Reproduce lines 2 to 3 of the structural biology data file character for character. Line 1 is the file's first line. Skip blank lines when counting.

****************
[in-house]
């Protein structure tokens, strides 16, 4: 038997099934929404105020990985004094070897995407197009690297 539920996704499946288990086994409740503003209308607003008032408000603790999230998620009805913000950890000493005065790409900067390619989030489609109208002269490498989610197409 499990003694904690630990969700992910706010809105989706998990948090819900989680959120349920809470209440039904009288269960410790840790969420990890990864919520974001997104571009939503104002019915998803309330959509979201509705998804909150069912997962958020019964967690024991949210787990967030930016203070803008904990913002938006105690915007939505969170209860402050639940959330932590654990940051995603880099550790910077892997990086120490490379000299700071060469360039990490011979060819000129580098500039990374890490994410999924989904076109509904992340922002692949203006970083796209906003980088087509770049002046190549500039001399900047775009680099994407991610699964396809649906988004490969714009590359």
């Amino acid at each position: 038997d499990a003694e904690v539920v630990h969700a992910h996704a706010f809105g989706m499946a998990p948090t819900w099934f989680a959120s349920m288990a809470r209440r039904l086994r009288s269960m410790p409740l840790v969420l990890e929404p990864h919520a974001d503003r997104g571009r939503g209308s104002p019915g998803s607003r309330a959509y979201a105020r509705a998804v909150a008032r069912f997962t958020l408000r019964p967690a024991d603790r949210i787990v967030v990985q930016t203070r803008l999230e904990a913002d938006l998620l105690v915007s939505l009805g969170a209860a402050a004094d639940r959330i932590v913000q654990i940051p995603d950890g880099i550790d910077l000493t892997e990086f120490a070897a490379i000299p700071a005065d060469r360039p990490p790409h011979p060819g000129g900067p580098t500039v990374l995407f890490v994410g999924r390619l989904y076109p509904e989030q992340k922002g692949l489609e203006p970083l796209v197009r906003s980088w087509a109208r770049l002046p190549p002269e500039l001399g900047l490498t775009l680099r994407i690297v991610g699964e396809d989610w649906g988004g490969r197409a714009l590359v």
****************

């Protein structure tokens, strides 16, 4: 038997099934929404105020990985004094070897995407197009690297 539920996704499946288990086994409740503003209308607003008032408000603790999230998620009805913000950890000493005065790409900067390619989030489609109208002269490498989610197409 499990003694904690630990969700992910706010809105989706998990948090819900989680959120349920809470209440039904009288269960410790840790969420990890990864919520974001997104571009939503104002019915998803309330959509979201509705998804909150069912997962958020019964967690024991949210787990967030930016203070803008904990913002938006105690915007939505969170209860402050639940959330932590654990940051995603880099550790910077892997990086120490490379000299700071060469360039990490011979060819000129580098500039990374890490994410999924989904076109509904992340922002692949203006970083796209906003980088087509770049002046190549500039001399900047775009680099994407991610699964396809649906988004490969714009590359």
């Amino acid at each position: 038997d499990a003694e904690v539920v630990h969700a992910h996704a706010f809105g989706m499946a998990p948090t819900w099934f989680a959120s349920m288990a809470r209440r039904l086994r009288s269960m410790p409740l840790v969420l990890e929404p990864h919520a974001d503003r997104g571009r939503g209308s104002p019915g998803s607003r309330a959509y979201a105020r509705a998804v909150a008032r069912f997962t958020l408000r019964p967690a024991d603790r949210i787990v967030v990985q930016t203070r803008l999230e904990a913002d938006l998620l105690v915007s939505l009805g969170a209860a402050a004094d639940r959330i932590v913000q654990i940051p995603d950890g880099i550790d910077l000493t892997e990086f120490a070897a490379i000299p700071a005065d060469r360039p990490p790409h011979p060819g000129g900067p580098t500039v990374l995407f890490v994410g999924r390619l989904y076109p509904e989030q992340k922002g692949l489609e203006p970083l796209v197009r906003s980088w087509a109208r770049l002046p190549p002269e500039l001399g900047l490498t775009l680099r994407i690297v991610g699964e396809d989610w649906g988004g490969r197409a714009l590359v």